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Be sure to click on the photos for closer views!

 

PUSH BUTTON WITH INDICATOR LIGHTS-Here are two views of the Econolite older push button device. Basically the unit is normally dark until activated by pushing the button.  The button actuation energizes a relay that engages the red light as well as places the call into the controller. When the signal changes to green or "WALK" the light changes to green as well, indicating that you may cross the street.  When the signal changes to yellow, or "WAIT" or flashing "DONT WALK", the green light is extinguished and lamps are dark until the next activation. I remember these vividly as a child visiting Palm Springs, Ca. It still is mesmerizing to listen to the "click" of the relay within!

 

 

 

And this is the larger Automatic Signal / LFE version of the illuminated push button. Basically the same layout as the Econolite, but with a bit more room and removable cover vs. flip up design. I'm not sure why exactly these eventually fell into disuse, as they gave a nice, low-level indication to the pedestrian. It might have been the occasional maintenance of the lamps and relay.

 

 

 

 

AUDIO SIGNAL- ..Or more appropriately called "Audible Pedestrian Signal". Here is a close-up view of one. The volume of the "bird" output adjusts automatically dependent on ambient traffic noise. There is an internal microphone that senses this. The "cuckoo" sound is created by method of two combined frequencies. The "chirp" by continuous variation.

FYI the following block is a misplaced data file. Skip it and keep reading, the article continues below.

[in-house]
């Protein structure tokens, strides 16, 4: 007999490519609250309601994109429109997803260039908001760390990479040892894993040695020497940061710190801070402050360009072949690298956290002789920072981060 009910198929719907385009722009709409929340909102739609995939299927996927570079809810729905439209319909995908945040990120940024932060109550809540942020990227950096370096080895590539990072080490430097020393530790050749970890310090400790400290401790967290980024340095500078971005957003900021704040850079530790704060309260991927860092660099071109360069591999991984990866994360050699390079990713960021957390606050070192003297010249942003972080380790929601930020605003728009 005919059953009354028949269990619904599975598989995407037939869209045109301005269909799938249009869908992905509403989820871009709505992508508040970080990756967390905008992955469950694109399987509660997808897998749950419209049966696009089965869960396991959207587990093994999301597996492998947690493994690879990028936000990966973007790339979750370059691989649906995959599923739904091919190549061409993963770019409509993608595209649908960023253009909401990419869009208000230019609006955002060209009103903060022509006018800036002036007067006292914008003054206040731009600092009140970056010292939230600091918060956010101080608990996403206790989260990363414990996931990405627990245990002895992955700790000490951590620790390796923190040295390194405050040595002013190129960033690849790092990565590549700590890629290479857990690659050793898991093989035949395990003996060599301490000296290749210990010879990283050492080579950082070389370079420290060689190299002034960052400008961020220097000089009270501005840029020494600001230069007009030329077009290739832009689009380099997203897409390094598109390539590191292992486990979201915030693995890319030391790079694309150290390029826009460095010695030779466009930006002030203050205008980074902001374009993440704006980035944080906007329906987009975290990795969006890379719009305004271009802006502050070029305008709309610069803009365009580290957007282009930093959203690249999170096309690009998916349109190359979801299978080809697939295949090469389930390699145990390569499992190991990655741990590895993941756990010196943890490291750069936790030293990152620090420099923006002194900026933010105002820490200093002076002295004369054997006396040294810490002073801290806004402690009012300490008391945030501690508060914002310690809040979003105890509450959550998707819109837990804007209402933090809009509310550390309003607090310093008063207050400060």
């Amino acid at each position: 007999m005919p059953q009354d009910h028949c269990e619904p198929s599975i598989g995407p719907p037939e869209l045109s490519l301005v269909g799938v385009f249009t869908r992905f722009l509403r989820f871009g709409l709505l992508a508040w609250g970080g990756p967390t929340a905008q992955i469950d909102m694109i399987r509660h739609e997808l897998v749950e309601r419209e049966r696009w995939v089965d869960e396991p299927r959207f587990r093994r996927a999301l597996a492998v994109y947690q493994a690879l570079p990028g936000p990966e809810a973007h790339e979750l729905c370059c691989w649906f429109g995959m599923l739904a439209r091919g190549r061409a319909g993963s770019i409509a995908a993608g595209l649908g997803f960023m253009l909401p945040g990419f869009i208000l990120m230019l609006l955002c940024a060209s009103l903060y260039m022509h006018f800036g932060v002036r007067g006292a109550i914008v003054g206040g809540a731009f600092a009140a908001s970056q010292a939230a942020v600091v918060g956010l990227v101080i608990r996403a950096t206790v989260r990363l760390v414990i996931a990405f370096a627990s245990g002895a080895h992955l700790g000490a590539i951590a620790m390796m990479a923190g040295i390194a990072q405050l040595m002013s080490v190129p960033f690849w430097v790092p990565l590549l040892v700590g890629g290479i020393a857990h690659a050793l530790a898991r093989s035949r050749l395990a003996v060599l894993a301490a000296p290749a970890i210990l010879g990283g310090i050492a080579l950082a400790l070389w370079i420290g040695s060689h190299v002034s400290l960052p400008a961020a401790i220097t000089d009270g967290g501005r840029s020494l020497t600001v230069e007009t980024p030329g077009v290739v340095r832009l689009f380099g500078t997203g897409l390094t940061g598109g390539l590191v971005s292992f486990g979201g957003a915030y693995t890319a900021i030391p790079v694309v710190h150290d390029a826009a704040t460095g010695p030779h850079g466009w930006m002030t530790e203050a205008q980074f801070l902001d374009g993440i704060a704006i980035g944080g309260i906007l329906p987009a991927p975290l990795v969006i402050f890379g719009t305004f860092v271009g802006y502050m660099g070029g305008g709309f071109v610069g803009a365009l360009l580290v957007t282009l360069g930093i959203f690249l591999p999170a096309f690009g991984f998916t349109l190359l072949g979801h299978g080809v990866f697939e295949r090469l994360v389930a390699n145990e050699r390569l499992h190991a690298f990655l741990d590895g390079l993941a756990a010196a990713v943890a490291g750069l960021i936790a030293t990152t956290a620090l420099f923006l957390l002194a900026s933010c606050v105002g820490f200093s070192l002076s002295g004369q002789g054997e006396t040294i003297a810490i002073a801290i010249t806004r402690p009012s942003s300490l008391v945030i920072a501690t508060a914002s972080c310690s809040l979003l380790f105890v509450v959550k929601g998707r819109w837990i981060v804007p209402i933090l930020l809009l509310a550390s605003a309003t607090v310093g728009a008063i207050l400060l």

METER SIGNAL- This signal from the city of Los Angeles, is typical of the warning messages displayed when a ramp meter signal is operational.

 

 

LANE CONTROL SIGNALS- To control the movement of traffic in special circumstances, lane control signals are used to provide the flexibility. The LED clusters are arranges to display a green arrow (use this lane) or red "X" (lane closed). I have both the 12" and the 16" version of these. The green color produced by the LED's is an unusual yellow-green.

 

 

Here is an older barricade warning light made by Paralta Equip. Co. of Los Angeles. Most newer lights employ a photocell to turn the light on at dusk and off at dawn.  This one only has a switch so workers would have to turn it on and off manually.

 

Warning light made by Flex-o-Lite.  Note the unusual clear lens.

 

 

Warning light made by Empco.

 

 

Complete barricade unit with Empco light.

 

 

 

 

 

 

 

 

 

 

These photos show a couple of examples of the older lanterns that were used on highway barricades.  On the left, City of Los Angeles Lantern with frosted red globe.  On the right another highway lantern with clear red globe. Lanterns like these that used kerosene fuel were very popular with highway departments before compact batteries and light sources rendered them obsolete.

 

 

 

 

 

 

 


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